Of course, you should still make an effort to turn off lights when you leave a room or go out of the house. If you’re going away, invest in a timer so you don’t waste too much energy while you’re gone. Be sure to unplug electronics and appliances while you’re at it, as these can drain energy sources even when they’re not in use. These steps are simple enough once you make them a habit — and since you’ll be financially benefitting at the same time, they’ll be easy to remember.

Pay Attention to H2O

We tend to take water for granted, but this precious resource needs to be protected. For one thing, you should make an effort to locate and fix any leaks. If an undetected leak continues for a year, you could waste thousands of gallons and approximately $164.50 (or more, in some cases). Even if your home doesn’t have any plumbing leaks, you’ll still want to be more cognizant of your water usage. Be sure to run the washing machine or dishwasher only when full, as this will save water. Keep in mind that washing in hot water will require more energy, so washing your clothing in cold water is a good idea when possible. Of course, you’ll need to use hot water when washing dishes, but make sure to shut off the faucet when washing by hand. You should also consider taking shorter showers and turning down the temperature on your water heater. Data shows that 15% to 25% of all energy consumed within a home is due to a running water heater. You can probably stand to lower the temperature (it should be no higher than 120 degrees Fahrenheit) to save energy without sacrificing your comfort.

Get Ready For Winter

Winter has only just begun, but you’ve probably started feeling the effects in your home. You might already be cranking up the heat — and if your home has leaks or cracks, your HVAC system is probably working harder than necessary. It’s a good idea to keep your thermostat on the lower end in order to save energy. But if heat is escaping, you’ll have a hard time being comfortable. If you haven’t already, make an effort to seal any vulnerabilities to keep the warm air inside. You might also consider adding extra insulation or upgrading your windows. And while the winter isn’t an ideal time to get a new roof, choosing the right roofing material can help you save as much as 30% on your home’s energy needs. In other words, you might want to get started on the process now and at least schedule an upgrade to prioritize greener living in 2020. You might also want to take this opportunity to have your HVAC system serviced, as you may be able to avoid problems this season if you’re proactive.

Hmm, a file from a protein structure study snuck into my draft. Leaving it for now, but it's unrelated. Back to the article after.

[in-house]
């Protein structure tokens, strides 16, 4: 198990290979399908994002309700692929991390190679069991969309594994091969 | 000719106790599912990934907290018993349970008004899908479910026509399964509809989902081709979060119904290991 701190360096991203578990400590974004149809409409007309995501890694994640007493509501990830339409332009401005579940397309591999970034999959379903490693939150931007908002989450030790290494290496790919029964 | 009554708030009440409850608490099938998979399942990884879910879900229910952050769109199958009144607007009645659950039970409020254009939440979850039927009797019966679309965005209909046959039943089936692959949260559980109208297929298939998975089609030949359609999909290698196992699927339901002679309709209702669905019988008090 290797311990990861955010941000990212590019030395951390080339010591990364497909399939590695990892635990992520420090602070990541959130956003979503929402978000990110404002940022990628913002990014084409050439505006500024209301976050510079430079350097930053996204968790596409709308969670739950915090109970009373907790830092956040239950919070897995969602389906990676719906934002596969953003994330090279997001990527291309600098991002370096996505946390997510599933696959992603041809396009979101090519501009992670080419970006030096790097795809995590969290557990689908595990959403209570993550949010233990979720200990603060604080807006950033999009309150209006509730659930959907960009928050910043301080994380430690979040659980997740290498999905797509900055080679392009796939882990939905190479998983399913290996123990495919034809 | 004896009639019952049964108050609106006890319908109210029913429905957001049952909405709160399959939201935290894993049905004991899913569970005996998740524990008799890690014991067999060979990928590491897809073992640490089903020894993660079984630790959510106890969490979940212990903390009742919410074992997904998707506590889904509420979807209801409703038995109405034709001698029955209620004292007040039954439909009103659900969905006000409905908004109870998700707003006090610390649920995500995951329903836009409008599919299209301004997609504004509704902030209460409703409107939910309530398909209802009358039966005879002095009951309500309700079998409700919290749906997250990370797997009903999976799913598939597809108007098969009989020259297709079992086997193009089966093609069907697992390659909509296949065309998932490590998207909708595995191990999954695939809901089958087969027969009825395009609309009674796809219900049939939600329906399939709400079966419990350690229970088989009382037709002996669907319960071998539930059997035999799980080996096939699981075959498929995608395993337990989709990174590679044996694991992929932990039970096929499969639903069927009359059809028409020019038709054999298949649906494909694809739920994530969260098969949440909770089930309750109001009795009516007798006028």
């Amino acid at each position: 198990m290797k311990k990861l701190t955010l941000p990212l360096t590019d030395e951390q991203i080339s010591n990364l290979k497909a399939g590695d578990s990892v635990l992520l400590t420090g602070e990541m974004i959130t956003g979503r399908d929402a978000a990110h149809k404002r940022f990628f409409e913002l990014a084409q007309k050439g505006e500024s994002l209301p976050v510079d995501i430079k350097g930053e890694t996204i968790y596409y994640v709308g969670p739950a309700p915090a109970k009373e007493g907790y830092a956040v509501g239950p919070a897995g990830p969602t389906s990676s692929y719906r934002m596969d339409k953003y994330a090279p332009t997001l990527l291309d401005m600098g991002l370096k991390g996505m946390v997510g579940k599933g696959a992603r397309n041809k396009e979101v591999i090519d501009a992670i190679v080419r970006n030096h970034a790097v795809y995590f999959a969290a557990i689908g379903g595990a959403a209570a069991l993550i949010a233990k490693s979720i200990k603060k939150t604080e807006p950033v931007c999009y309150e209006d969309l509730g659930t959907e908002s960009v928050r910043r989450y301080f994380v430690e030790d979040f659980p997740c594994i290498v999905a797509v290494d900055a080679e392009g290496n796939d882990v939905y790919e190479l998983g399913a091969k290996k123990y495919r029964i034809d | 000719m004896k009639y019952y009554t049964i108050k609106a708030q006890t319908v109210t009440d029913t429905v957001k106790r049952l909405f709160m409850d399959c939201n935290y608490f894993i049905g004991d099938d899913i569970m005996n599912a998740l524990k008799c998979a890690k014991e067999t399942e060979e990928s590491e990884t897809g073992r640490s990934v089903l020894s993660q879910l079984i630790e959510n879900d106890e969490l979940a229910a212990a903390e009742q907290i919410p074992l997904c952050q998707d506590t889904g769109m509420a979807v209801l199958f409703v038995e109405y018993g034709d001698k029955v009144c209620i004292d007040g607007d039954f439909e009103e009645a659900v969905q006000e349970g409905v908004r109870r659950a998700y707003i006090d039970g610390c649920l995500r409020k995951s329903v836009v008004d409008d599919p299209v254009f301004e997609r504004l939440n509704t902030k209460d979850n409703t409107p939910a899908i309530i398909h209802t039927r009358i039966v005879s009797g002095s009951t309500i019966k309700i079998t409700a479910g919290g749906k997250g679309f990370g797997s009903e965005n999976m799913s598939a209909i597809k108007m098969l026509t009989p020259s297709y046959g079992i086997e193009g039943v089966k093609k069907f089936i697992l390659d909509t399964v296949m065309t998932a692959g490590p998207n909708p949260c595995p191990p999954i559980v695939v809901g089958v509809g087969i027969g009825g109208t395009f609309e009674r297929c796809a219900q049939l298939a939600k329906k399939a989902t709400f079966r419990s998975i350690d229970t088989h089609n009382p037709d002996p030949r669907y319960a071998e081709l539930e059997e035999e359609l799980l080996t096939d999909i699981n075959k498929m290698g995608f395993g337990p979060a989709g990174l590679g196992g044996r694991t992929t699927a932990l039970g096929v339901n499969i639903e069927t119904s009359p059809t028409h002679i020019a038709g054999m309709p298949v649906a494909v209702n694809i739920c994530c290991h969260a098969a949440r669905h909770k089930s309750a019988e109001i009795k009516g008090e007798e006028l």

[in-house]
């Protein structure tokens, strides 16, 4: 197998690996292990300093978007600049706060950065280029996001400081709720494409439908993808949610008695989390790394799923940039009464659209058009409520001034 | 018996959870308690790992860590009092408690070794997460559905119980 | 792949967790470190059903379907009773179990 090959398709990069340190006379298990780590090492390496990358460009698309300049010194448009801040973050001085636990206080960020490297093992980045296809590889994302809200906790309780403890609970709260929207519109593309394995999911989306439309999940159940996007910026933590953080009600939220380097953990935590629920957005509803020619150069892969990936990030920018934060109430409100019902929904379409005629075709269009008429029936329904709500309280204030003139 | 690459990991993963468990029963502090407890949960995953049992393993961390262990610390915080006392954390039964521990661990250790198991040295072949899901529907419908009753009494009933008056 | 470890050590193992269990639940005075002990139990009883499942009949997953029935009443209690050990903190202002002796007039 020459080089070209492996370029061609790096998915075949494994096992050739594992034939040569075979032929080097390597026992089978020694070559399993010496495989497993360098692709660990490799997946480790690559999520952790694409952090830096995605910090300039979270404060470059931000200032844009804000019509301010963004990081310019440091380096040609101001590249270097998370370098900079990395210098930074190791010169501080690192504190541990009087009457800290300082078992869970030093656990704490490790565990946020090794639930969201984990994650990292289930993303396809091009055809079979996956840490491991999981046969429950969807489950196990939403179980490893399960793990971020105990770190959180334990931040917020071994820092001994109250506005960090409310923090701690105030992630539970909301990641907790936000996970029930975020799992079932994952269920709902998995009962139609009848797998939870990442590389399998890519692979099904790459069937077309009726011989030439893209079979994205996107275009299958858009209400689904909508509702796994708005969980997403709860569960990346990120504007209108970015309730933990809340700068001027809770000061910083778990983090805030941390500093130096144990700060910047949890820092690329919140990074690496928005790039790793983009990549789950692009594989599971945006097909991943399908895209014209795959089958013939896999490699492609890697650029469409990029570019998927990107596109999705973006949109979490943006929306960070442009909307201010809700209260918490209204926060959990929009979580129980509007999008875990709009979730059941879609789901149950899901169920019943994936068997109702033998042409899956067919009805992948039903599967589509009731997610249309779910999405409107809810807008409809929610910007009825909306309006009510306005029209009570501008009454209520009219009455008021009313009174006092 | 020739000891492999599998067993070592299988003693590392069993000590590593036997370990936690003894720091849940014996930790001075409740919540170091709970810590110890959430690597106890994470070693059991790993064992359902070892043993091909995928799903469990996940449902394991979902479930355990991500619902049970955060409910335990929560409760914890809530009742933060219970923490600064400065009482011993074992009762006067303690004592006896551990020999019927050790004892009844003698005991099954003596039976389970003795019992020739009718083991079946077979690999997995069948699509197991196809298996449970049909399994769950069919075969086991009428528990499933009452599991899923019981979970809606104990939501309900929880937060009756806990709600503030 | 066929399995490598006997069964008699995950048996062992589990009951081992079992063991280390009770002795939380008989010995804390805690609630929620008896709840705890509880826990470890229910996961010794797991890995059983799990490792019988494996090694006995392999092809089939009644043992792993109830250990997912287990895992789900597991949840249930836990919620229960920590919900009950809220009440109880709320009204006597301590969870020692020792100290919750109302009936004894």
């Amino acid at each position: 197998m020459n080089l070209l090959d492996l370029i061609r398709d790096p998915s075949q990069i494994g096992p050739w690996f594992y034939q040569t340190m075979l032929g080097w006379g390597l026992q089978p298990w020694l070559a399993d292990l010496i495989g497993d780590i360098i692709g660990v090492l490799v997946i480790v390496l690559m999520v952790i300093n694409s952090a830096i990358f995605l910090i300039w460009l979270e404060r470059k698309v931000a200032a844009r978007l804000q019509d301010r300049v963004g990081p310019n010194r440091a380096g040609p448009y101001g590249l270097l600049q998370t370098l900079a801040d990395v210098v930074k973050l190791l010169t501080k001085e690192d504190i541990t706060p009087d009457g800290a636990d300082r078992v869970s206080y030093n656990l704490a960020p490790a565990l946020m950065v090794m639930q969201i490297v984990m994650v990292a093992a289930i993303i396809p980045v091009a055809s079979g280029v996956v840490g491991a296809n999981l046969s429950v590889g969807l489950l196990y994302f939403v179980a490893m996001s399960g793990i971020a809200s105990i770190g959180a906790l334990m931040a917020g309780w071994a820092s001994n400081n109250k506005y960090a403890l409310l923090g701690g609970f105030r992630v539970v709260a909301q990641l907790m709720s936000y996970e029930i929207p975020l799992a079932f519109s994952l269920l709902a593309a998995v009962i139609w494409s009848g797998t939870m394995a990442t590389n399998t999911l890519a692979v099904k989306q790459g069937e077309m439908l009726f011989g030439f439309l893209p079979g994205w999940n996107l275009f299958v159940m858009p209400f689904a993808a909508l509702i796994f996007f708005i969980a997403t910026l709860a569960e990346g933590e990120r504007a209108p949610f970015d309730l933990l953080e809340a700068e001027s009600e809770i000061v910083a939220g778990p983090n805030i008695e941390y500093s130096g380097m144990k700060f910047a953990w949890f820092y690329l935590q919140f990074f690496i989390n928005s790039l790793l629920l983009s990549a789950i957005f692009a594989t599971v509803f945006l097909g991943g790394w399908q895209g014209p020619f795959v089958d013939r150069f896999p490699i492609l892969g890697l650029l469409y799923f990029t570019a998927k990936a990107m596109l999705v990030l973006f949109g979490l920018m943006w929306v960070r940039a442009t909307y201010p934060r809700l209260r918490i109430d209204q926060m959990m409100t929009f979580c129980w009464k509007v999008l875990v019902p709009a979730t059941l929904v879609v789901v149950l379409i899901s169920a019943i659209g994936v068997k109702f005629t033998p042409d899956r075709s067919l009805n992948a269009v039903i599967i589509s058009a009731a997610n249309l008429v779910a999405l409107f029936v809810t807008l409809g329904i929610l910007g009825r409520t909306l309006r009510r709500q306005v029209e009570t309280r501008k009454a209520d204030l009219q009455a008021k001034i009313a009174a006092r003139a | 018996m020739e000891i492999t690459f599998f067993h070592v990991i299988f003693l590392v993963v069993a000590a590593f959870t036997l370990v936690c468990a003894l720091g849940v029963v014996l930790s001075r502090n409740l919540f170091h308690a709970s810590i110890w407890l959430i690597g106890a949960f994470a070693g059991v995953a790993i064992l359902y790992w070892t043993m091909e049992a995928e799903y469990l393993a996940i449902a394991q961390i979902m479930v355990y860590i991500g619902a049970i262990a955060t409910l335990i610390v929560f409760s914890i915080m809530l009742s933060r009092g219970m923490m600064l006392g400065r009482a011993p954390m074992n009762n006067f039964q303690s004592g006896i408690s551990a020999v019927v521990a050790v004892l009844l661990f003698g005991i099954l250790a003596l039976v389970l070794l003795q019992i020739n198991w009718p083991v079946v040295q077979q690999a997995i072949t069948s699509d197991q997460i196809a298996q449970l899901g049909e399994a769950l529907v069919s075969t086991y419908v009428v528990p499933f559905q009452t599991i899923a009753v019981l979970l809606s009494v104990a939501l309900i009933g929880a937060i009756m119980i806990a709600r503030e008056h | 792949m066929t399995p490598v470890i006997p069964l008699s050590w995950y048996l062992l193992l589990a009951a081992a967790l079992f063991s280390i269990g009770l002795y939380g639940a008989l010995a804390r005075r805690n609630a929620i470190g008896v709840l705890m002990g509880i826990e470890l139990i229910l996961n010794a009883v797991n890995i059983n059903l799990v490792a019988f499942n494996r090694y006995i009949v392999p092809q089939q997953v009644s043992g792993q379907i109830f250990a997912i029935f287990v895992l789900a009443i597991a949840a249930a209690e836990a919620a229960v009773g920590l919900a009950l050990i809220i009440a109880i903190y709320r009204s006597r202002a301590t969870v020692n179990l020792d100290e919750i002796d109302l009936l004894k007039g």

Be Smart When Shopping

Water and energy waste are big problems, but food waste should also be a major concern. The USDA estimates that 30% to 40% of the nation’s food supply is wasted. That means most Americans need to be more intentional in how they shop, how they cook, and how they eat. Organic is typically best in most cases; in SEO, it’s over five times better than paid search ads, and it’s usually the higher-quality option in the grocery store, too. But if you’re not using that organic food and end up throwing it away, that’s a huge waste.

It’s a good idea to stick to a list and buy only what you need. If you plan out your meals in advance, this can help you to prevent impulse buys and make sure you use everything possible in the fridge. Try to stick to multi-purpose items that can be used in a variety of ways throughout the week, rather than specialty ones that might be allowed to go bad. Whether you prep your meals each Sunday or cook every night, mapping out how you’ll shop and eat can help your family reduce food waste next year. While you’re at it, bring your own reusable grocery bags to go plastic-free and make sure to invest in reusable food storage containers. In general, cut down on single use plastics at home to reduce the other items you’ll throw away.

Repair or Buy Used

Another good way to reduce waste is to take stock of what you already have. If you have a piece of furniture that’s seen better days but is structurally sound, you might consider having it professionally cleaned or repaired. It’s recommended that you have upholstery cleaned once a year anyway (though you should try to ensure the cleaning methods used are eco-friendly!), but you might even consider having a piece reupholstered with vintage fabric or fixed using reclaimed wood. Appliances and electronics may also be repairable, so don’t be so quick to throw them out and buy new. Shoes and clothing can often be fixed, as well, particularly if the problem is something like a zipper or a heal. By having these items repaired, you’ll be able to keep them out of landfills, save money, and support local businesses.

While it might not be realistic for your family to get your waste production to zero, it’s simpler than you think to reduce it. By keeping these tips in mind, you can go a lot greener in 2020 without much effort.